Posts Tagged ‘thrifty’

Make a DIY Remote Shutter Release Using a Cable and a Soda Can Tab

cablecantab

Remote shutter release cables are extremely simple devices, but they can cost quite a bit if you buy the official accessories sold by major camera manufacturers. Instructables user nk dtk has an awesome makeshift alternative that’s dirt cheap: all you’ll need is a cable and a can of soda!
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How to Make a Padded Lens Case Using Plastic Bottles

If you’d like a cheap and simple way to protect your camera lenses from rain and from drops, you can make a makeshift lens case using ordinary plastic bottles (e.g. water bottles, soda bottles). Here’s a step-by-step guide on how to do so.
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Transform an Ordinary Sink Filter into a Soft Focus Lens Filter

Photographer Nick Cool came up with one of the strangest pieces of do-it-yourself camera gear that we’ve seen so far this year. He took an ordinary stainless steel sink filter — yup, the thing that catches food at the bottom of kitchen sinks — drilled various-sized holes through it, and stuck it into a filter ring after taking out the glass. The resulting photographic sink filter takes soft focus photos with pretty strange-looking bokeh in the background. Changing the size of the holes drilled into the plate produces different bokeh styles.

You can find the step-by-step tutorial on the build over on DIYPhotography. There are also some more sample photographs over in this Flickr set by Cool.

How To Build A Soft Focus Filter From A Sink Drainer [DIYPhotography]


Image credits: DIY soft focus filter and DIY soft focus filter by Nick Cool

Turn an Old Kit Lens Into a Macro Lens by Removing the Front Element

If you have an old plastic kit lenses lying around, something that you are not using for anything serious, you can give it a new life as a macro lens by removing the front element.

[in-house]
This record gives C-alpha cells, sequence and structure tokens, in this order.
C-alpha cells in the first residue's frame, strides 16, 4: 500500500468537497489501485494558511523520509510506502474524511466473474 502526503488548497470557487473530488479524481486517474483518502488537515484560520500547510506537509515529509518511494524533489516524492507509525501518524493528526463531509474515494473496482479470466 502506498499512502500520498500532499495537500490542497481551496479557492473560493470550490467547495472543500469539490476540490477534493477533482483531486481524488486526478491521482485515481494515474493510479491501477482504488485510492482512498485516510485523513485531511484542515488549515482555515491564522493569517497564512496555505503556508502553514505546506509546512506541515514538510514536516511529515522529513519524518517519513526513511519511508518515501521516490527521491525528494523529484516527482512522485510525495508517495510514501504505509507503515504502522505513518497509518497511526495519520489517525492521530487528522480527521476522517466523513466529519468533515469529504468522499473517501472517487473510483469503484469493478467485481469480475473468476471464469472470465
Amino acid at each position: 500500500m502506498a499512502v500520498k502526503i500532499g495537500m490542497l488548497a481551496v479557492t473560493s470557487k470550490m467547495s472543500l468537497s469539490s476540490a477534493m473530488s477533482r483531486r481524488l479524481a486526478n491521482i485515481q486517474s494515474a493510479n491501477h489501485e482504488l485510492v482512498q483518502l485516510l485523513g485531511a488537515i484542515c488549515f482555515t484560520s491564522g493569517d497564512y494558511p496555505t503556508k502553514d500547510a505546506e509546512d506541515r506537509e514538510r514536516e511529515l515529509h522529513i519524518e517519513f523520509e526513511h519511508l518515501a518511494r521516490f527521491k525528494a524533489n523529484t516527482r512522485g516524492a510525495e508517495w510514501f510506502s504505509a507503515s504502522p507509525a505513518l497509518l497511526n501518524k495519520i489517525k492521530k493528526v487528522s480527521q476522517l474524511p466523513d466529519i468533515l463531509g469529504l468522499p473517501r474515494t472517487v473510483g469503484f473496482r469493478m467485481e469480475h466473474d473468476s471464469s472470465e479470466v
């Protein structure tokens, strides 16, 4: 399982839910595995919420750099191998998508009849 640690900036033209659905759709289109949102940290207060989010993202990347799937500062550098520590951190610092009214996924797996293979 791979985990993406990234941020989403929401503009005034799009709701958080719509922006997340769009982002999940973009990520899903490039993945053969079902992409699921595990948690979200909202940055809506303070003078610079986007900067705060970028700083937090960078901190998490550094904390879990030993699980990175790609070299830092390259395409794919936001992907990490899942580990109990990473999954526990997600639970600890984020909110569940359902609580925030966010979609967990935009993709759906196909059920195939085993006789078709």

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Accidental Macro Photos Using an Old C-Mount CCTV Lens and M42 Extender

If you just so happen to have both a C-mount CCTV lens and a M42-mount teleconverter lying around, try combining the two: you may find a makeshift macro combo on your hands.
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Tip: Score a Good Deal on a Fog Machine at Post-Halloween Sales

Looking for a cheap fog machine or fog juice for your photography? Hurry out to your local pop-up Halloween store today: David Hobby of Strobist reminds us that these seasonal stores often offer deep-discounts of those things once All Hallows’ Eve has come and gone.
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How to Make a Cheap DIY Rain Guard for Keeping Your DSLR Dry

I’ve always been asked how I keep my equipment dry while shooting storms, and I figure with Hurricane Sandy on the way, now would be a good time to share! This is a very simple, inexpensive, easy-to-use, and effective solution to shooting in the rain! It costs less than 5 dollars, but I have never felt the need to purchase anything to replace it.
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Use an Index or Business Card to Attach a Color Gel to Your Smartphone

Dissatisfied with the way your smartphone photographs are turning out when the built-in flash is fired? When desperate times call for desperate measures, you can make your flash match the ambient light around you with the help of a colored gel. The flash is often just a tiny LED, though, so how do you comfortably “mount” the gel to your smartphone? Reader Todd Glidden has an answer: use an index card.
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Build Yourself a Cheapo DIY Beauty Dish Using Styrofoam Bowls

Photographer Kirsty Wiseman didn’t want to shell out money for a real beauty dish — she doesn’t really need one — so she built this funny-looking DIY beauty dish for a few pennies using a couple of Styrofoam bowls, a couple of cocktail sticks, and a piece of aluminum foil. After playing around with it, Wiseman was delightfully surprised to find that her gear hack actually produced decent results.
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Want Cheap Glass? Buy a Vintage Lens and an Adapter

If you want a 50mm f/1.4 lens for your DSLR, you’ll need to shell out at least a couple hundred bucks, even if you buy one made by a third-party manufacturer. For those of you who don’t mind losing autofocus, you can get the same focal lengths and apertures for much cheaper by buying some old glass and an adapter. By much cheaper, we mean as low as $10-$20! India-based photographer Brock Whittaker recently did this after seeing an auction on eBay for an old Mamiya camera kit.
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